Badminton chiefs shelve controversial skirts rule
Badminton chiefs said they had indefinitely shelved the new ruling forcing women to wear skirts after uproar from countries including China and India.
Qingdao: Badminton chiefs on Sunday said they had indefinitely shelved a controversial new ruling forcing women to wear skirts or dresses after uproar from countries including China and India.
The new regulation, which sparked the worst internal wrangling in years and saw badminton gain unprecedented media coverage, had already been delayed once but had been due to come into effect on June 1.
The sport`s governing body, the Badminton World Federation (BWF), met on Saturday on the sidelines of the Sudirman Cup world mixed team championships in the Chinese coastal city of Qingdao to find a solution to the emotive issue.
Some players had accused the game`s administrators of sexism, but badminton bosses countered that they were merely trying to boost the profile of the women`s game and help attract more sponsorship.
"The BWF has accepted a recommendation from the Women In Badminton Committee to further study on the general clothing regulations and thereby not to introduce the regulations as currently drafted regarding the mandatory use of skirts or dresses," the BWF said in a statement.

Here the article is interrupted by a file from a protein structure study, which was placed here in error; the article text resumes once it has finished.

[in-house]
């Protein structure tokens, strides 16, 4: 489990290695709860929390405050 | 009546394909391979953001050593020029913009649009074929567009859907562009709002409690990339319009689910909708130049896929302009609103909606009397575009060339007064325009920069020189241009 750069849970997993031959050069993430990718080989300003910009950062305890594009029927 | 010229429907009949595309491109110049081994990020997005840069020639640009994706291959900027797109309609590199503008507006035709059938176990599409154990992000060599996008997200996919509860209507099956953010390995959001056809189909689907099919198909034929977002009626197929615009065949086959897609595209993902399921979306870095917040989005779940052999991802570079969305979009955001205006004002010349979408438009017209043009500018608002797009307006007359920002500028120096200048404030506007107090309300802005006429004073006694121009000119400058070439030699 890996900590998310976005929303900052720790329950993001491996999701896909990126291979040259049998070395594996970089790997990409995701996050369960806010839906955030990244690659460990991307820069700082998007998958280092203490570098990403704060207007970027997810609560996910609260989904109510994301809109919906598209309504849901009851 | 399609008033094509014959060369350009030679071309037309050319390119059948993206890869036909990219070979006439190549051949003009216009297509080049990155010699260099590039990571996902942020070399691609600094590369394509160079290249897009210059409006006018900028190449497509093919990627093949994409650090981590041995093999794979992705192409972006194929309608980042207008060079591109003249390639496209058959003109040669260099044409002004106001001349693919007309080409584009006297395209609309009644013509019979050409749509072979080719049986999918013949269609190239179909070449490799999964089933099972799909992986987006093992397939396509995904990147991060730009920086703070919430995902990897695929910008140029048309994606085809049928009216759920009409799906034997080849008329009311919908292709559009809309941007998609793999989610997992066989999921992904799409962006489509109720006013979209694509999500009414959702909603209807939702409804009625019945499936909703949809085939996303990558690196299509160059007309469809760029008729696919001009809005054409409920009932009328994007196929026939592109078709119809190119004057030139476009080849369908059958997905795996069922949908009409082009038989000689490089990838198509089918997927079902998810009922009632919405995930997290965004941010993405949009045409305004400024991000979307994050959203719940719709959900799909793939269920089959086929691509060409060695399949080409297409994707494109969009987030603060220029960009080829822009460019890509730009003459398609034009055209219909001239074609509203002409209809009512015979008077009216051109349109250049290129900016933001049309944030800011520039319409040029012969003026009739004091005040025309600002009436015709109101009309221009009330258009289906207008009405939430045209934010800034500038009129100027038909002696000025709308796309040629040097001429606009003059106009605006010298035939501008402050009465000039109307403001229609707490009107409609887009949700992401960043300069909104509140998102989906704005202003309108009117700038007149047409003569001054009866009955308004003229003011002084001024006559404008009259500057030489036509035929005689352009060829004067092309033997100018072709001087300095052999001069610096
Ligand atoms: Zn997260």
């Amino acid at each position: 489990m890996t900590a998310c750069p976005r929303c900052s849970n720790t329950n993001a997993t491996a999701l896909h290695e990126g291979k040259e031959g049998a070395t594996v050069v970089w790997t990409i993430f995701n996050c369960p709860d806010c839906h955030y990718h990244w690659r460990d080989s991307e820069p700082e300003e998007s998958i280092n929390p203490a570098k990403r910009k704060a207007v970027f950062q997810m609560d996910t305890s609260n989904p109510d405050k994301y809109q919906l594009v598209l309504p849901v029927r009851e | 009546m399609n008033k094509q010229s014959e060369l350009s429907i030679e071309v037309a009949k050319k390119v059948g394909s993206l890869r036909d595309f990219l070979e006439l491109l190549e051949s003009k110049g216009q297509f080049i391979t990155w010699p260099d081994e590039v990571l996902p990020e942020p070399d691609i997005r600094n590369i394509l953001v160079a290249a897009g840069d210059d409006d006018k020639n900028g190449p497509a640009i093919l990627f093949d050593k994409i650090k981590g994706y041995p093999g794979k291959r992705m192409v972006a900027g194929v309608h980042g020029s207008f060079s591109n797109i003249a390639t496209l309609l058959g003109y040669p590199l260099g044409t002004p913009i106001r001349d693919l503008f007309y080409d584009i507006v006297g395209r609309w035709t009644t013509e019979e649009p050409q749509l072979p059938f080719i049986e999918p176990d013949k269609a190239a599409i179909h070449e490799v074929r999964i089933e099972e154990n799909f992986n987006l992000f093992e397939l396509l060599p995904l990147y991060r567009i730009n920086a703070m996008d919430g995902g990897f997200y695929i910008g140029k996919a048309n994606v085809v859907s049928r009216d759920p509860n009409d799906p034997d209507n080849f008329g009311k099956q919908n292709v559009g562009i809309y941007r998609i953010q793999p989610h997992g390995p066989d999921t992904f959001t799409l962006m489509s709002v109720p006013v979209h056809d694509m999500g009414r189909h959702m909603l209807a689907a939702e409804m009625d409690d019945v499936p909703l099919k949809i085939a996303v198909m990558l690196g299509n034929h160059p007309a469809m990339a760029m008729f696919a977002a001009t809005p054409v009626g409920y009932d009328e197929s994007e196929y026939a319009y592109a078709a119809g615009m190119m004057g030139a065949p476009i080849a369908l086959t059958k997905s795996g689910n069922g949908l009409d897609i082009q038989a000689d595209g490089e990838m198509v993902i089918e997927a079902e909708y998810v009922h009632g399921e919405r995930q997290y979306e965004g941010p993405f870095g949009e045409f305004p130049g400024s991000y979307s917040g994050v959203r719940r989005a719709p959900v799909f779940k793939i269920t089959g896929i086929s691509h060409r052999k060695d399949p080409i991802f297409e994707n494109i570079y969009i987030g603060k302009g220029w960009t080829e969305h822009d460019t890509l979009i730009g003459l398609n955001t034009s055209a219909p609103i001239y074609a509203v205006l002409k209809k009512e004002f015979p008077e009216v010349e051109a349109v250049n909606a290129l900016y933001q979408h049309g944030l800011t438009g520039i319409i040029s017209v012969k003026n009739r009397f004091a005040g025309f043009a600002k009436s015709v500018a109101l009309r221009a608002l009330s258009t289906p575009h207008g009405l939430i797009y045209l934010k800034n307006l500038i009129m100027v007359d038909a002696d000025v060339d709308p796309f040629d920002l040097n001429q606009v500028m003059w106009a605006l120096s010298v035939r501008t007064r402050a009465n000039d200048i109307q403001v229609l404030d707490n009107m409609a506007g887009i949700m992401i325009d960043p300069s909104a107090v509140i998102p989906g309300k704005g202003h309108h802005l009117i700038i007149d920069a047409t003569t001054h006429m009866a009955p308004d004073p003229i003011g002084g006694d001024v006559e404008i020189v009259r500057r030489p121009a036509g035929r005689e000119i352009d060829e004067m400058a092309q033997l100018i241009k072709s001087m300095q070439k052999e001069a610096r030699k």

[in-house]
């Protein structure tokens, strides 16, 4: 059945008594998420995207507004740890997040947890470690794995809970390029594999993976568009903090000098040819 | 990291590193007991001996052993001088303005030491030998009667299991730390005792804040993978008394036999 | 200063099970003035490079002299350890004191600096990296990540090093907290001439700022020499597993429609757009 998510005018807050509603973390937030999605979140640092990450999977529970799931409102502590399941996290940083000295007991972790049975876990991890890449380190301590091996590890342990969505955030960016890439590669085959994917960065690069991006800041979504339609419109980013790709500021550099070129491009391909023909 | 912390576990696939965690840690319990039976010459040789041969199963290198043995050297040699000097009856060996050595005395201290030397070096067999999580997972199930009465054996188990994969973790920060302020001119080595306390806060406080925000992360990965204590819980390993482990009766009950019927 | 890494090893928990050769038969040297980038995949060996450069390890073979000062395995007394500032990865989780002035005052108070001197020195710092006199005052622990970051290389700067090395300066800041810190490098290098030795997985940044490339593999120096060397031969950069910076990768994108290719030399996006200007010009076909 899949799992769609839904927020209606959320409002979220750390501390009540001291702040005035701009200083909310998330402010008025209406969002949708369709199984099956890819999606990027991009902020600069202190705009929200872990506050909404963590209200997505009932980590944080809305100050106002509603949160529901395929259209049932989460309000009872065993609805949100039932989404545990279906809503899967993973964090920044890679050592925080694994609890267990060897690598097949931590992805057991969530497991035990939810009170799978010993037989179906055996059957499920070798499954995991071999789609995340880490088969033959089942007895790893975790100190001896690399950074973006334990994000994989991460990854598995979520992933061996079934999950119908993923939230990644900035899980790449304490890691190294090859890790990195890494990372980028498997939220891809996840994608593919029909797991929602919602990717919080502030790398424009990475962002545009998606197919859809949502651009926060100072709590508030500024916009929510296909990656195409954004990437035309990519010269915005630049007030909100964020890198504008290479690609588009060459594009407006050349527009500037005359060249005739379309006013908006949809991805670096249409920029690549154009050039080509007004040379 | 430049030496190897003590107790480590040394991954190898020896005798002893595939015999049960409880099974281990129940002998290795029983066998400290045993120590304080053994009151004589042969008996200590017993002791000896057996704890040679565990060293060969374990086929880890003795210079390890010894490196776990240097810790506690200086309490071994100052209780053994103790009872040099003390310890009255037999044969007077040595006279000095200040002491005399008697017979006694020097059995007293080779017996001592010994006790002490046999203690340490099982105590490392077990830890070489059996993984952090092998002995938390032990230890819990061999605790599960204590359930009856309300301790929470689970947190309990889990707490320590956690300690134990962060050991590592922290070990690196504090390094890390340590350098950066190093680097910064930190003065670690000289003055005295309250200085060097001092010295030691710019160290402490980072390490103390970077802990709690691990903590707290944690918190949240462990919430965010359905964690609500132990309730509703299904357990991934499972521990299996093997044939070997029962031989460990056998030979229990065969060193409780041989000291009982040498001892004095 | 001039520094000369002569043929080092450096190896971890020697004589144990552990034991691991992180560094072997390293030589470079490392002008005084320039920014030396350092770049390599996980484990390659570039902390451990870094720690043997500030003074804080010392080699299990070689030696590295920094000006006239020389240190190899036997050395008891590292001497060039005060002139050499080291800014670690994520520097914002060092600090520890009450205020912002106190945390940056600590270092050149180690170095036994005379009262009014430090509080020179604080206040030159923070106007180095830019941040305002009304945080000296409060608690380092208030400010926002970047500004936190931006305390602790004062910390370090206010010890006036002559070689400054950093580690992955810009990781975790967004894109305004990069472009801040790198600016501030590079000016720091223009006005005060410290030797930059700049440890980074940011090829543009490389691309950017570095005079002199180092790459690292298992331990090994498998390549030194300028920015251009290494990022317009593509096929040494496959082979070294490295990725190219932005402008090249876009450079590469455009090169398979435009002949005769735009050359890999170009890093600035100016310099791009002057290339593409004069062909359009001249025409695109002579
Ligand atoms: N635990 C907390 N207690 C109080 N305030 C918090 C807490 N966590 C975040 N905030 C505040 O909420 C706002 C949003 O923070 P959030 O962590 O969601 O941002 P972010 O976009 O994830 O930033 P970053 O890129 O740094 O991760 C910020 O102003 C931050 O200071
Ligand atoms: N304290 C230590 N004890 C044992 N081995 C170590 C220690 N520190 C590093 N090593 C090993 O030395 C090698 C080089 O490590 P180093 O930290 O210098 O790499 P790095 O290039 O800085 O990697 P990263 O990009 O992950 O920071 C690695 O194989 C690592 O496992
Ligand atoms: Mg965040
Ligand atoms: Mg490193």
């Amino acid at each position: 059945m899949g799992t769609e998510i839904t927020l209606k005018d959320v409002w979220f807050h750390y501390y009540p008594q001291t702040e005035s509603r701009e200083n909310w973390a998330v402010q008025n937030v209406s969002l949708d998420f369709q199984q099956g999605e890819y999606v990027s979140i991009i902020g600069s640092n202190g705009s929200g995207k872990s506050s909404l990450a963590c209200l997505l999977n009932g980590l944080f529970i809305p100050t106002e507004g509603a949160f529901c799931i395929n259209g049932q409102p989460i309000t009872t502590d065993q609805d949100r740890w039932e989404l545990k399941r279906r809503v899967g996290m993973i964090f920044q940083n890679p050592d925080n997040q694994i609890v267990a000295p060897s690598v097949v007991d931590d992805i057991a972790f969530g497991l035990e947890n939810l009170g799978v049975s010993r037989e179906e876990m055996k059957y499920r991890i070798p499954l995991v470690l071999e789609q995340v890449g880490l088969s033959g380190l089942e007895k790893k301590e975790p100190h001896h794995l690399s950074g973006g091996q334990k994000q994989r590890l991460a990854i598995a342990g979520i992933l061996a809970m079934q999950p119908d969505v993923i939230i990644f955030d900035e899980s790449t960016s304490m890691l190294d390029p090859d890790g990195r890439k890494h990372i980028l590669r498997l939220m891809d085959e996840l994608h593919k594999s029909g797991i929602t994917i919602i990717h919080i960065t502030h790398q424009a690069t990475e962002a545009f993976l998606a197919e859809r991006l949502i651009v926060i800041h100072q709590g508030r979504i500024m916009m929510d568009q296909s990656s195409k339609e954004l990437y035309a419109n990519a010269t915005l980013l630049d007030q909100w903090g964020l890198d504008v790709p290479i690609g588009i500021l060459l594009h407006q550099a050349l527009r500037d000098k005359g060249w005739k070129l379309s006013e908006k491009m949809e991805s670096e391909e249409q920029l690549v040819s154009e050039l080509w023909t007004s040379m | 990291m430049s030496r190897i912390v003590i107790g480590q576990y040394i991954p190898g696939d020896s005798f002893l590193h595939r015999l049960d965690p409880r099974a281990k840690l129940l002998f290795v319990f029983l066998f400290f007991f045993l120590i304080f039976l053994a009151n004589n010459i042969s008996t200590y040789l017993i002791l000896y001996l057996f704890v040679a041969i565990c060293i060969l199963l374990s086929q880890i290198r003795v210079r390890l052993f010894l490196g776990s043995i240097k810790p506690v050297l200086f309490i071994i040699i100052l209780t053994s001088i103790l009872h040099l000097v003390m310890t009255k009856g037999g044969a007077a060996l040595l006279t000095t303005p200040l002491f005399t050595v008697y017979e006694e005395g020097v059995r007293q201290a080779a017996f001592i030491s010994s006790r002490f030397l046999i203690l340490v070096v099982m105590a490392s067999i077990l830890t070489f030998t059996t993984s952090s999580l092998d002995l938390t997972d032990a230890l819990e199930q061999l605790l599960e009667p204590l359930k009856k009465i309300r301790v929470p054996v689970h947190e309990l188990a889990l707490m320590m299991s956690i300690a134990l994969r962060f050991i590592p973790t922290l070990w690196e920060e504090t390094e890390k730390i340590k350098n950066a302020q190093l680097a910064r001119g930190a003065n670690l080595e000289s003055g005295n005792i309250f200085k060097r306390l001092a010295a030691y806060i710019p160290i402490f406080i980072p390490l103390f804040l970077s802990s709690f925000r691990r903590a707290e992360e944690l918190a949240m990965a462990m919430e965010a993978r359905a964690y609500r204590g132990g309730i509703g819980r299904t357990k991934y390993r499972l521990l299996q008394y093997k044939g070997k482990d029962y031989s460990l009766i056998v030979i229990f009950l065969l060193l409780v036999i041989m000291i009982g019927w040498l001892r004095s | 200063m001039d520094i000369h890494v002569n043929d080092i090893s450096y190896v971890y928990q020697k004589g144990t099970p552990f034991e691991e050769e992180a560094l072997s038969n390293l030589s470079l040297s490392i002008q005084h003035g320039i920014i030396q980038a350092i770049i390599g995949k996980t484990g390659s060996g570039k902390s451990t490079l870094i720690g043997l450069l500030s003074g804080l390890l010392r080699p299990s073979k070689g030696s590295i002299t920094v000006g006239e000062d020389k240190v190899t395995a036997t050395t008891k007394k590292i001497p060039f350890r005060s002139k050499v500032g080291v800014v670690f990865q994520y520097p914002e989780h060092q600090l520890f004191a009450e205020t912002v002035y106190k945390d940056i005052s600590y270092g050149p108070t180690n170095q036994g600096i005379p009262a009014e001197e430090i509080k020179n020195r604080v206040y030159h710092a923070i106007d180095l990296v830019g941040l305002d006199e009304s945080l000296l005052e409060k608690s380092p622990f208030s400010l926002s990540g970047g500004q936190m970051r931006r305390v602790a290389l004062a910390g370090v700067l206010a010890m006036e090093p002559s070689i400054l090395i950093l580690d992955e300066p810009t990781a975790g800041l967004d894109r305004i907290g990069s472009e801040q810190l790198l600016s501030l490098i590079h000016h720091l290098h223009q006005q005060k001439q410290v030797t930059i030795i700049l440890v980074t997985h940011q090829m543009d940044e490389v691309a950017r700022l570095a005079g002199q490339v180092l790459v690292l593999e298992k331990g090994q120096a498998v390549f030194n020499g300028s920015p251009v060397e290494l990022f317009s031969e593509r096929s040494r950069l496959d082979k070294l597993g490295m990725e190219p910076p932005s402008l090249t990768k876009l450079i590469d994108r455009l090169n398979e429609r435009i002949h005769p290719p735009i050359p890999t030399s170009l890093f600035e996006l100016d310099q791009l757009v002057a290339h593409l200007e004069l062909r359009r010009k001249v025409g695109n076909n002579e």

Former world champion Nora Perry, who had been one of the brains behind the new ruling and is head of the Women In Badminton Committee, said: "It is our recommendation to (BWF) council to do further study before implementing new clothing regulations.
"It is still our intention to focus on a better presentation of the game, but we will like to broaden the scope to include both men and women."
A new proposal "with a broader scope", would be made in December, the press release said.
China, Indonesia and India were among a host of countries which had raised fierce objections, while in Malaysia, the opposition Pan-Malaysia Islamic Party (PAS) called for a boycott of tournaments.
The players themselves appear torn.
"I think it`s a little bit ridiculous," Ragna Ingolfsdottir of Iceland, who chooses to wear a skirt because she finds it less restrictive, said at the Sudirman Cup.
"Some girls here just want to wear shorts because they think it`s more comfortable, so why make them wear skirts if they don`t want to?"
Yun Peng, who was born in China but plays for the United States, said: "Before I wore shorts, but now I wear a skirt. There`s not much difference, but I think skirts are good for the sport because girls look nicer, a bit like they do in tennis."